Provoking performance: challenging the people, the state and the patriarchy in 1980s Irish Theatre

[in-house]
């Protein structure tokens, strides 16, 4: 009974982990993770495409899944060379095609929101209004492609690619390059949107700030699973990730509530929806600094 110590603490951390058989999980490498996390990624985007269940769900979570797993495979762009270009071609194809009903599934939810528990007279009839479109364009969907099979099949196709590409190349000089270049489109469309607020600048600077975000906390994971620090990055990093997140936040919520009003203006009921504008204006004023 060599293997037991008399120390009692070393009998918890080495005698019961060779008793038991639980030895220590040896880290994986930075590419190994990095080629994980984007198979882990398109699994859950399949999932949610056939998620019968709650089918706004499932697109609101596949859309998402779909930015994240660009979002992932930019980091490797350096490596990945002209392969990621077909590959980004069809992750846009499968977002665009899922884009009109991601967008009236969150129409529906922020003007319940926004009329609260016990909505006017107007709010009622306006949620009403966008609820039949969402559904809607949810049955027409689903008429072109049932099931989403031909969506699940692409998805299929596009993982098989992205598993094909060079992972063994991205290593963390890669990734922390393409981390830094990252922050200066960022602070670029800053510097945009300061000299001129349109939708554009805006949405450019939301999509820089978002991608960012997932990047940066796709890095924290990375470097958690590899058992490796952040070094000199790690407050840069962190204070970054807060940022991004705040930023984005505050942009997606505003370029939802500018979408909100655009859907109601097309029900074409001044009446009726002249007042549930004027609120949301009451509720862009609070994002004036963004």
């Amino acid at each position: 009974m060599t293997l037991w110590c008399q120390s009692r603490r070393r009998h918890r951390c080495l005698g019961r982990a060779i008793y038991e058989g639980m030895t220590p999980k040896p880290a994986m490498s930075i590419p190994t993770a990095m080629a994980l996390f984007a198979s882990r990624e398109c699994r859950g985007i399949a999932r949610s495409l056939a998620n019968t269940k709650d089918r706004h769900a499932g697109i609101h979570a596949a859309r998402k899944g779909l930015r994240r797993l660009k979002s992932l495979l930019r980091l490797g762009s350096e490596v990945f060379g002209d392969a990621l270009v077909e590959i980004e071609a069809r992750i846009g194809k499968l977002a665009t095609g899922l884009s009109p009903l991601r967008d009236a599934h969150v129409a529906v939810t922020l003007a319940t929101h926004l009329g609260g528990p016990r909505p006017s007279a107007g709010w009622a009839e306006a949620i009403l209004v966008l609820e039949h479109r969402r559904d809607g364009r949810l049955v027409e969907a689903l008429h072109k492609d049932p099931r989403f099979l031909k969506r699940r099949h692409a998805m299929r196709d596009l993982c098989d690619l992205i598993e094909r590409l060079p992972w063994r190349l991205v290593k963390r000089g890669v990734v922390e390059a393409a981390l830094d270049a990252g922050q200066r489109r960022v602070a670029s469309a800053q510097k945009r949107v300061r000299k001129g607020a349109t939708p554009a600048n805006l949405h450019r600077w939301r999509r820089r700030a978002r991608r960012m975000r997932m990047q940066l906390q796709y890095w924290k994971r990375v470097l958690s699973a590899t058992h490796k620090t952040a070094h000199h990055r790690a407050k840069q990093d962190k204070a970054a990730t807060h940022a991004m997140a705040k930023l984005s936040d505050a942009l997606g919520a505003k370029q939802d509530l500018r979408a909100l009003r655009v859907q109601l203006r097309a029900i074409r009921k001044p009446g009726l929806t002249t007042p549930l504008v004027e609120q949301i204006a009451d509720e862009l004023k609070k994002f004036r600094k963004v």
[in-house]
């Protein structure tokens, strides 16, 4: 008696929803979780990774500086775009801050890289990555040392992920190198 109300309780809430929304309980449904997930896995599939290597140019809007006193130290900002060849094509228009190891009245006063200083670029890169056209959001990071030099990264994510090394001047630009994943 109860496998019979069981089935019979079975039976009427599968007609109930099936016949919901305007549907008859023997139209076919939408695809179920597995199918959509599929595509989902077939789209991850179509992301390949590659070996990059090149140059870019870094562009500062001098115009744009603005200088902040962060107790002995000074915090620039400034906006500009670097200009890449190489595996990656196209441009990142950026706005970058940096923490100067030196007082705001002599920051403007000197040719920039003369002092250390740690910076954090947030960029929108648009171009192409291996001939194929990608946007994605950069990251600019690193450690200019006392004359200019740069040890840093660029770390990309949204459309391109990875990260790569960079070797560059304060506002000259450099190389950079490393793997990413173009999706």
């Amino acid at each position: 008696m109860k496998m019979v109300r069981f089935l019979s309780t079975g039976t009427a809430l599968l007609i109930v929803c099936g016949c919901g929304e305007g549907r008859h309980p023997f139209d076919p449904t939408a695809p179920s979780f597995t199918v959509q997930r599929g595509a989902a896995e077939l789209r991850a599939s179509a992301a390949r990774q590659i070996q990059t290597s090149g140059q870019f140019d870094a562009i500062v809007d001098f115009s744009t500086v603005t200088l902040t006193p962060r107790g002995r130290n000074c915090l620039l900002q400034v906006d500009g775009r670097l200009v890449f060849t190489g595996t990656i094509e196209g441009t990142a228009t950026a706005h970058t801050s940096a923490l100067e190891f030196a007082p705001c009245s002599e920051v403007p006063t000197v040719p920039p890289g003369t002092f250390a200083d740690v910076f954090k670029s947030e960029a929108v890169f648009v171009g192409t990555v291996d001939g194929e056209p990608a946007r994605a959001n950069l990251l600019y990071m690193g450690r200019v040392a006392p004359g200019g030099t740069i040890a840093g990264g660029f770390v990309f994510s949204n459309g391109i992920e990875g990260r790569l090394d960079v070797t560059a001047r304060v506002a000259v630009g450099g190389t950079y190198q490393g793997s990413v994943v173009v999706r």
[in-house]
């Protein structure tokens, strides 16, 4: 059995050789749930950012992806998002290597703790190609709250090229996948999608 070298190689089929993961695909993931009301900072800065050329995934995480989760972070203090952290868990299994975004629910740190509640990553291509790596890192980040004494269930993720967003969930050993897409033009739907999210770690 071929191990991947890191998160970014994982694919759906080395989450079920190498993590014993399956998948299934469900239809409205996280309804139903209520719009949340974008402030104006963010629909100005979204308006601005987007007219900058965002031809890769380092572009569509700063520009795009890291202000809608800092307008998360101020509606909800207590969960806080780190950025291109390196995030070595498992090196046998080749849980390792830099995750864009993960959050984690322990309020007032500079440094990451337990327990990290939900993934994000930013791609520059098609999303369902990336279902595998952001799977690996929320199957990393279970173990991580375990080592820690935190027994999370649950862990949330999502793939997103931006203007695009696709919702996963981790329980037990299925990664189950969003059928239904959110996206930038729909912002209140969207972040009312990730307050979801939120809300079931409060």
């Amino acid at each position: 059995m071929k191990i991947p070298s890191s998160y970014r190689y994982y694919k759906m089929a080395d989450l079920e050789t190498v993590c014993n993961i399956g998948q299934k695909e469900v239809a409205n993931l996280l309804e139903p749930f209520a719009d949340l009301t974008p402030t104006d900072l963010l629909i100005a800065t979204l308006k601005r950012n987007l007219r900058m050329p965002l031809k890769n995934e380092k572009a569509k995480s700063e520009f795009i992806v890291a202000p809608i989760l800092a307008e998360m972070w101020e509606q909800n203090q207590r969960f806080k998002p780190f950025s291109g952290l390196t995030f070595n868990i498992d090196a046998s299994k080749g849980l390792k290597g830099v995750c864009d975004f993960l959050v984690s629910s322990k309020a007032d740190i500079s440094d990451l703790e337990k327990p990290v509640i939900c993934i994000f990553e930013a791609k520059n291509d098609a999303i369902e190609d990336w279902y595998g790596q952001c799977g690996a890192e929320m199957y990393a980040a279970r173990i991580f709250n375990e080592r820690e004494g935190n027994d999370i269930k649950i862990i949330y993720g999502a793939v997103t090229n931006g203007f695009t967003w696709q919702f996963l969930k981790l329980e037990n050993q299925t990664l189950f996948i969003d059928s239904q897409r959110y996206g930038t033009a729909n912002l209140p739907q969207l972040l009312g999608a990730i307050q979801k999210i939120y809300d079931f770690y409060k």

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Summary of Contents: Provoking Performance: Challenging the People, the State and the Patriarchy in 1980s Irish Theatre This thesis offers new perspectives and knowledge to the discipline of Irish theatre studies and historiography and addresses an overlooked period of Irish theatre. It aims to investigate playwriting and theatre-making in the Republic of Ireland during the 1980s. Theatre’s response to failures of the Irish state, to the civil war in Northern Ireland, and to feminist and working-class concerns are explored in this thesis; it is as much an exploration of the 1980s as it is of plays and playwrights during the decade. As identified by a literature review, scholarly and critical attention during the 1980s was drawn towards Northern Ireland where playwrights were engaging directly with the conflict in Northern Ireland. This means that proportionally the work of many playwrights in the Republic remains unexamined and unpublished. In addressing this knowledge gap my research provides a broad and unique study of theatre in Ireland in the specific period—the1980s— and a focused dramaturgical examination of particular plays with specific themes representative of the period. Feminist readings of work by Mary Elizabeth Burke-Kennedy, Dolores Walshe, Patricia Burke Brogan and Anne Le Marquand Hartigan reveal Irish women’s dissatisfaction and anger with church and state and engage with the feminist movement throughout the 1980s from essentialist second-wave feminism to a feminist rejection of compromise or negotiation with the patriarchy. Plays by Thomas Kilroy, Hugh Leonard, Tom Murphy, and Aidan Carl Mathews among others demonstrate a vehement anti-state stance in the Republic at the time, along with postcolonial or revisionist themes so resonant of their time and of the impact of the conflict in Northern Ireland. The use of a Bakhtinian framework allows the plays of The Passion Machine Theatre Company to reveal challenging and provocative working-class themes. My work opens up fertile new ground for scholarship in this area, helping us to understand the artistic, cultural and social motivation of those writing in 1980s Ireland and revealing their influences and perspectives.
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